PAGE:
5. I like your comments about lever action. A stainless steel, laminate furniture chambered in a major cartridge is an excellent investment. I have bought plenty of magazines but have never heard of of a tube being replaced.

    1. I had a tube fed .22 that the previous owner had dropped and dented the tube and it would not feed. The brass springy thing that pushes the rounds was very tight due to the dent. I bought it for $12 . The fix was pretty easy, I disassembled it and drove a drill bit through the outer tube, this reformed the tube and cut enough metal away so it once again fed perfectly. You might want to mic the feeding tube and buy a drill of the appropriate size. Between fractional, number, letter, and metric drills you should find one with .001-,002 inch clearance that will work if an accident happens.

  6. Dear Francis, thank you for the thoughtful article. I too have asthma and have returned after several hurricanes to the Deep South to find no power. Consider taking a tool which measures temperature around your house and finding the coolest/shady spot and using a very high power fan or fans plural for your sleeping area or daytime work area. We use one fan to suck out air in the sun side window and one intake fan. The cross flow of air is rather pleasant and we were able to conserve our generator gas after Hurricane Irma much longer using this approach. This allows a very small generator to power our needs (along with a light for reading), it sips gas and we can turn it off when we got to bed.

    Regardless, you will want options – eg. big generator to fire up the air conditioner if you must go that route and the smaller generator for fans as I mentioned above. Understanding that a smaller generator can travel with you to campgrounds and whatnot. Costco (it’s Costco so the website puts gear up periodically) a smaller yellow generator that works for this purpose for $179 and it includes oil, funnel under the brand name Firman. Our larger generator is more serious (Kohler) and would power everything we need but it does indeed consume more gasoline and I can’t put it in my trunk (in a slightly larger plastic bin). Anyhow the Firman is an option to complement other parts of your plan(s).

    Don’t forget a [locking] cable to secure the generator to a pole or run it through a heavy object so that when you leave the property it doesn’t walk off.

    Take care,

  7. My favorite “non-threatening ” arms are a stainless Marlin lever action carbine in .38 Special/.357 Magnum carried with a 7 shot .38 Special/357 Magnum Taurus stainless steel revolver in a flapped leather holster. Revolver has a 6 in. barrel. These arms look “cowboy ” & “hunting” nothing to see here, let’s move on. One would be surprised at how much power the longer barrels add.

    does not wear black tactical gear. Mostly, my outdoor clothes look like what anyone would wear to work in the yard or out on their property.

    After folks get into their 70’s, preps are limited at best. How much should you spend on a bunker, eh, storm shelter, where you may just die of natural causes?

    I guess the whole point of prepping is to not die of starvation or at the hands of some marauder.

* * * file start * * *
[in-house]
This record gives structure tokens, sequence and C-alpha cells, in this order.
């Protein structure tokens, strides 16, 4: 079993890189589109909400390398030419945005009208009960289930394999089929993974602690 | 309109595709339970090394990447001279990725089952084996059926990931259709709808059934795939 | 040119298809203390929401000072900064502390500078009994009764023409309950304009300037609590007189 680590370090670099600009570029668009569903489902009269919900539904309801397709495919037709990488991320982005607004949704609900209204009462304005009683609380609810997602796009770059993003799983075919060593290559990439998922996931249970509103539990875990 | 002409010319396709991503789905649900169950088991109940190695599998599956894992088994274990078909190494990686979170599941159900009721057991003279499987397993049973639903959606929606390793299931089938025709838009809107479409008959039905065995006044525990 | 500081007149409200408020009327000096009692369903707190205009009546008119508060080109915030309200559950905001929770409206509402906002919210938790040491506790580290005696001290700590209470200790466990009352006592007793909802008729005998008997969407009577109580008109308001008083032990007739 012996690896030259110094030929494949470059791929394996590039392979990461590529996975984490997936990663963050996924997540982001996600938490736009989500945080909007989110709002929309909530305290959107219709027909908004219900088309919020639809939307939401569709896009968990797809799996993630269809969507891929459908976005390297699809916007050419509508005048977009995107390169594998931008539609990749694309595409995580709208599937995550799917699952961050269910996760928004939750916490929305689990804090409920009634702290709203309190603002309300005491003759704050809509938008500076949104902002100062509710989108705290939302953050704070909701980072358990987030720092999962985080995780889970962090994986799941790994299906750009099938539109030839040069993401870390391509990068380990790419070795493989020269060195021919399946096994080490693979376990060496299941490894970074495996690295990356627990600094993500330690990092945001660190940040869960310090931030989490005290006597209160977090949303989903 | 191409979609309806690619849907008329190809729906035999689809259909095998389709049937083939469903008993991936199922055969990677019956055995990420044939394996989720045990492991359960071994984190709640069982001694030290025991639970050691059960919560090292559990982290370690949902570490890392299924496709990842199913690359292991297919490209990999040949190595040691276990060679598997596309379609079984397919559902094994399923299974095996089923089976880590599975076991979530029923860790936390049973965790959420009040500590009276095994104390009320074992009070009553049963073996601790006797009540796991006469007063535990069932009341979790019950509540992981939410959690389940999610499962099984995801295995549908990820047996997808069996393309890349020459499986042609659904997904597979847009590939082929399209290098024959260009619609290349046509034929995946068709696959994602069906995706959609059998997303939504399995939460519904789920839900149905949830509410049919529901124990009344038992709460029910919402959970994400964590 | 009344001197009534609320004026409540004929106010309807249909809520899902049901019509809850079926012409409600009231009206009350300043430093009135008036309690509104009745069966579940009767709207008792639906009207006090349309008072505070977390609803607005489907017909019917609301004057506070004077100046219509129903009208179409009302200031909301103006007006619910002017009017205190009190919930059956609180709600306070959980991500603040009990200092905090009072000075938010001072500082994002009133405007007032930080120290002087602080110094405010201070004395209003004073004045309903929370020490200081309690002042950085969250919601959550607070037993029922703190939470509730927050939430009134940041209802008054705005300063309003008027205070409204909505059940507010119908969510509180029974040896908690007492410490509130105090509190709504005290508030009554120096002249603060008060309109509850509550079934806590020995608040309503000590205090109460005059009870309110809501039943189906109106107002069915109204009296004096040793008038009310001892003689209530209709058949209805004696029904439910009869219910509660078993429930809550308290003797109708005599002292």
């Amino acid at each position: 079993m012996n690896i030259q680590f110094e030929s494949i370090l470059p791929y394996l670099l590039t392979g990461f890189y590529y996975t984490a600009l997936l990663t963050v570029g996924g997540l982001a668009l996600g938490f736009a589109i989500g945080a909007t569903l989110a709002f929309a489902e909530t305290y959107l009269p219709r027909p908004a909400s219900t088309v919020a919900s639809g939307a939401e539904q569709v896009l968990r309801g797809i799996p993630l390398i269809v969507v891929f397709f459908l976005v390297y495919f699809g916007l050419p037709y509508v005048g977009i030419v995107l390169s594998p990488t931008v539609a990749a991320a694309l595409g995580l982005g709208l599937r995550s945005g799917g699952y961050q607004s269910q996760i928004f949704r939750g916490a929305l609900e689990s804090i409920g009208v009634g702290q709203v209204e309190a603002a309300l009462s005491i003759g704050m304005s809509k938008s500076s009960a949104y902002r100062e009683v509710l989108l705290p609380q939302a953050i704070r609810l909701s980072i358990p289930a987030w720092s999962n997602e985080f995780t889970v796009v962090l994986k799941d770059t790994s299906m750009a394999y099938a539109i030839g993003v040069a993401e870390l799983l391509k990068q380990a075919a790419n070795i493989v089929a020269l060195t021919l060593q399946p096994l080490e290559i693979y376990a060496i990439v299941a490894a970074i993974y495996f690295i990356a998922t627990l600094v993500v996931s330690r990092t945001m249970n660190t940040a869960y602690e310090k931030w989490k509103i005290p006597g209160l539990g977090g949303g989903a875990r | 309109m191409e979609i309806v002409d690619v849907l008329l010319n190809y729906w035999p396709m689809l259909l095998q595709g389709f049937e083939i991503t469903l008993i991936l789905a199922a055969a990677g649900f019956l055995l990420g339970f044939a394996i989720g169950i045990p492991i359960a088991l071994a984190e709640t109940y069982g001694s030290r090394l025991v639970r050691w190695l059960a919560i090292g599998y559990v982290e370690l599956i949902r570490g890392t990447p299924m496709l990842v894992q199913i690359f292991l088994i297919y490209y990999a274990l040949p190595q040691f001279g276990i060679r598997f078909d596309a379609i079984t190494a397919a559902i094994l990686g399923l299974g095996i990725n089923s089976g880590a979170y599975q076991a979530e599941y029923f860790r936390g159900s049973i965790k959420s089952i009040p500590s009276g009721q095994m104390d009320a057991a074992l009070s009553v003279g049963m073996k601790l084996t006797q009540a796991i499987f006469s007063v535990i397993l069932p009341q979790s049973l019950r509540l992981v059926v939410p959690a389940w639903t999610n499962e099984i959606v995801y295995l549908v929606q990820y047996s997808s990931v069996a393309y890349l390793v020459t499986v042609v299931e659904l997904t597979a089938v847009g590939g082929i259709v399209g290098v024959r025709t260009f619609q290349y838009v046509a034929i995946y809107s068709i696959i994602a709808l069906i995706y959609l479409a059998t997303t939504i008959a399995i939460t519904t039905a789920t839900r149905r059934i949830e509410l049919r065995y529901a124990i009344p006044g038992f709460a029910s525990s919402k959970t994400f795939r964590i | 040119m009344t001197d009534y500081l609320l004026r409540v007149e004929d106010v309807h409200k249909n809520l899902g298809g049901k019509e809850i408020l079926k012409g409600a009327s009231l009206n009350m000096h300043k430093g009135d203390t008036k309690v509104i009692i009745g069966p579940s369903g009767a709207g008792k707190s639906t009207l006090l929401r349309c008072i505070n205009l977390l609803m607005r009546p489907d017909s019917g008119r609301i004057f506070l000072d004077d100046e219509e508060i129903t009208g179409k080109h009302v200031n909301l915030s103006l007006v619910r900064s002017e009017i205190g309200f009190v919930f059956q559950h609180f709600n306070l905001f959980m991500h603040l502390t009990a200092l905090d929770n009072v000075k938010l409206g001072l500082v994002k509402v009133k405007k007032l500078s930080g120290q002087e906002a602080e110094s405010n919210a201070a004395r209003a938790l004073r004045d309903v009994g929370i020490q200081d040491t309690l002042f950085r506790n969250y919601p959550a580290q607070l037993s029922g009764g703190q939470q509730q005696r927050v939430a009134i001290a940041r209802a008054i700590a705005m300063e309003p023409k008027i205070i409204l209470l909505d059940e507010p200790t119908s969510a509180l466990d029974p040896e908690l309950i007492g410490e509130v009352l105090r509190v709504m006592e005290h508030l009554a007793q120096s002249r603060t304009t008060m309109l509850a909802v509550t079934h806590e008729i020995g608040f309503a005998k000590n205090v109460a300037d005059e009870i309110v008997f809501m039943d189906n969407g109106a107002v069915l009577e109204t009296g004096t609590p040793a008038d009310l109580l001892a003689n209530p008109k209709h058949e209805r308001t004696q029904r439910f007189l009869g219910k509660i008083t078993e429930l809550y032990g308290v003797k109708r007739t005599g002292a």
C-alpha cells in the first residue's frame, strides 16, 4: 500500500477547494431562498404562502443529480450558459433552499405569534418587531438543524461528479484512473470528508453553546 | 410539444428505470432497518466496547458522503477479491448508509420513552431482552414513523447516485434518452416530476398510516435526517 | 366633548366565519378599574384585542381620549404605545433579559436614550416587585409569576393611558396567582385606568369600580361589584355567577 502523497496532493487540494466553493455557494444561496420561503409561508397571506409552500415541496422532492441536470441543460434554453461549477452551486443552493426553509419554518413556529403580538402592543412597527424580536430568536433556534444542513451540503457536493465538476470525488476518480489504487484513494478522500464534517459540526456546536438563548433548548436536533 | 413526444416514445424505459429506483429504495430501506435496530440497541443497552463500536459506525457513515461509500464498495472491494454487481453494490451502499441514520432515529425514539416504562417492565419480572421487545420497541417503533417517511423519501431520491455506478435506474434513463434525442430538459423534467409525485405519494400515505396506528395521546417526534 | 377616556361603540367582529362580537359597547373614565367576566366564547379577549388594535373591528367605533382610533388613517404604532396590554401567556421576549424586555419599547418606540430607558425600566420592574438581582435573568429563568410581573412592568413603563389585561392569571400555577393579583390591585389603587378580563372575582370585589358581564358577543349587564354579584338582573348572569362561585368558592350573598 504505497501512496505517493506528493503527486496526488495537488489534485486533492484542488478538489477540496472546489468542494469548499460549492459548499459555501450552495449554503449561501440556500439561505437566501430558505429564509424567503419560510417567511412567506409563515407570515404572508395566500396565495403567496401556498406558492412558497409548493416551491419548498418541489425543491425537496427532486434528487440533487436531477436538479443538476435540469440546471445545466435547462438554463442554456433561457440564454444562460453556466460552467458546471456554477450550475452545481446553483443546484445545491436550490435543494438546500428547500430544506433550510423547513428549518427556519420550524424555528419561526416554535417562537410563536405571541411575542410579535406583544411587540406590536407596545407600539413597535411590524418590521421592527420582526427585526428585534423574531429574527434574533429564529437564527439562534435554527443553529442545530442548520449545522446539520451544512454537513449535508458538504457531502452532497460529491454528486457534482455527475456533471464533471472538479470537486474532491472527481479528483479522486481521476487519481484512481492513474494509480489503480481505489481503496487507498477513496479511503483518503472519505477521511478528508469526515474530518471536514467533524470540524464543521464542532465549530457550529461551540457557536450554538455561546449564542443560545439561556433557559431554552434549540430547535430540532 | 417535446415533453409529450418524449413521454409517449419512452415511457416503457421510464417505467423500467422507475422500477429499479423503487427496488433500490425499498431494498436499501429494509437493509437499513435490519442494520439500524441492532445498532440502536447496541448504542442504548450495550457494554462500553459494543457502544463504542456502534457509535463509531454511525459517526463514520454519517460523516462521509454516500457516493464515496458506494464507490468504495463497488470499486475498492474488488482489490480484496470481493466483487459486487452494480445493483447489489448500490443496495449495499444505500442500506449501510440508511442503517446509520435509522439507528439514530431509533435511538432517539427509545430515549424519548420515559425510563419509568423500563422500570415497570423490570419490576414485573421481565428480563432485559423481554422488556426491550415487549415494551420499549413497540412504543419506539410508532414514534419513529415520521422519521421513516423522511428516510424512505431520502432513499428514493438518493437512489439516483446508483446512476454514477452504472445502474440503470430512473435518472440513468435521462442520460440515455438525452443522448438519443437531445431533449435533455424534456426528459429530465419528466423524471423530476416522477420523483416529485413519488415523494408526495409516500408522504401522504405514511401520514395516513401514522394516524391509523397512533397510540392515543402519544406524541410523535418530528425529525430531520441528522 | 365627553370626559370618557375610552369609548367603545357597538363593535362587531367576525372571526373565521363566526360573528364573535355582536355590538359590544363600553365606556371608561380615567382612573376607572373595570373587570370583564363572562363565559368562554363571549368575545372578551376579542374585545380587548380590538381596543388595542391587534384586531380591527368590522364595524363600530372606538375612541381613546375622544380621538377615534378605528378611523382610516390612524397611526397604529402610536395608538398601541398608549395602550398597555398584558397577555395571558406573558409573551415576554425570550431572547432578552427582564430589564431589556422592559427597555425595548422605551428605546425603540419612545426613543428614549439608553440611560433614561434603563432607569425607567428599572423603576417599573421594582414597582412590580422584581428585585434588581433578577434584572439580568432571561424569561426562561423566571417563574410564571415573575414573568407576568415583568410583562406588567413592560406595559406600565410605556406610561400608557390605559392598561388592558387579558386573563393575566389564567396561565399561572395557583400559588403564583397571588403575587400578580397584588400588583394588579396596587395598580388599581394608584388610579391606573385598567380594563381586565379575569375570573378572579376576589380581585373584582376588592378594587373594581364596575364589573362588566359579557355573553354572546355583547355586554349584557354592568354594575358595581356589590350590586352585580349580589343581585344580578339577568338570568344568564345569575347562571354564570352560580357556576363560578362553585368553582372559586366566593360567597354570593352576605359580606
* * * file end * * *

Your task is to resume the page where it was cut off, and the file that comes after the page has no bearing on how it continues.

In many areas of US, a several hundred sq. ft. storm shelter could be a life saver from the many violent storms (and maybe a virus?).

    Just remember, a bunker is not a fortress.

    Thank you, Francis, for your great article. And welcome to the USA, you are a great American.

  8. If you are considering storing flour, I’d recommend storing wheat instead. Flour will only last in storage a few years at best. Wheat kernels can last decades. Then get a mill to grind it into flour as you need it. The advantage is you can make your own flour, which will be more nutritious anyways, and you can use the mill on other grains as well should your supply ever run out, or you want to try something different. I have flour in my short term storage and keep it rotated. I have hard red winter wheat berries in long term storage which I can grind as needed or use as is like rice and so on. I prefer the hard red as it has a higher protein content.

  9. Short comment on your lever action weapon. Personally , I think this is an excellent choice since it will probably never be banned (non-military, non-threatening ), it’s quick to operate, and generally ultra reliable. However, I own both a Marlin and a Henry. I favor the Marlin because you can do a “tactical” reload through the loading gate in between rounds fired, since you do not have to lower the weapon and remove a tube. Living in Alaska at one time, I have had to do just this with a grizzly approaching my fishing camp. 45.70 , 4 in the tube. Shoot into the dirt and then slip another round into the tube while the gun is still leveled on the bear. I believe that there are new models of the Henry now that allow both a removable tube as well as a loading gate.

    1. I agree about the Marlin vs Henry. I don’t personally have anything against the Henry, but for lever actions I stick with buying Winchesters and their clones, and older Marlins because I prefer the loading gate. A 45 colt Winchester 92 (or clone) makes a handy package to carry in the woods and around the farm. Works great on deer at closer ranges too.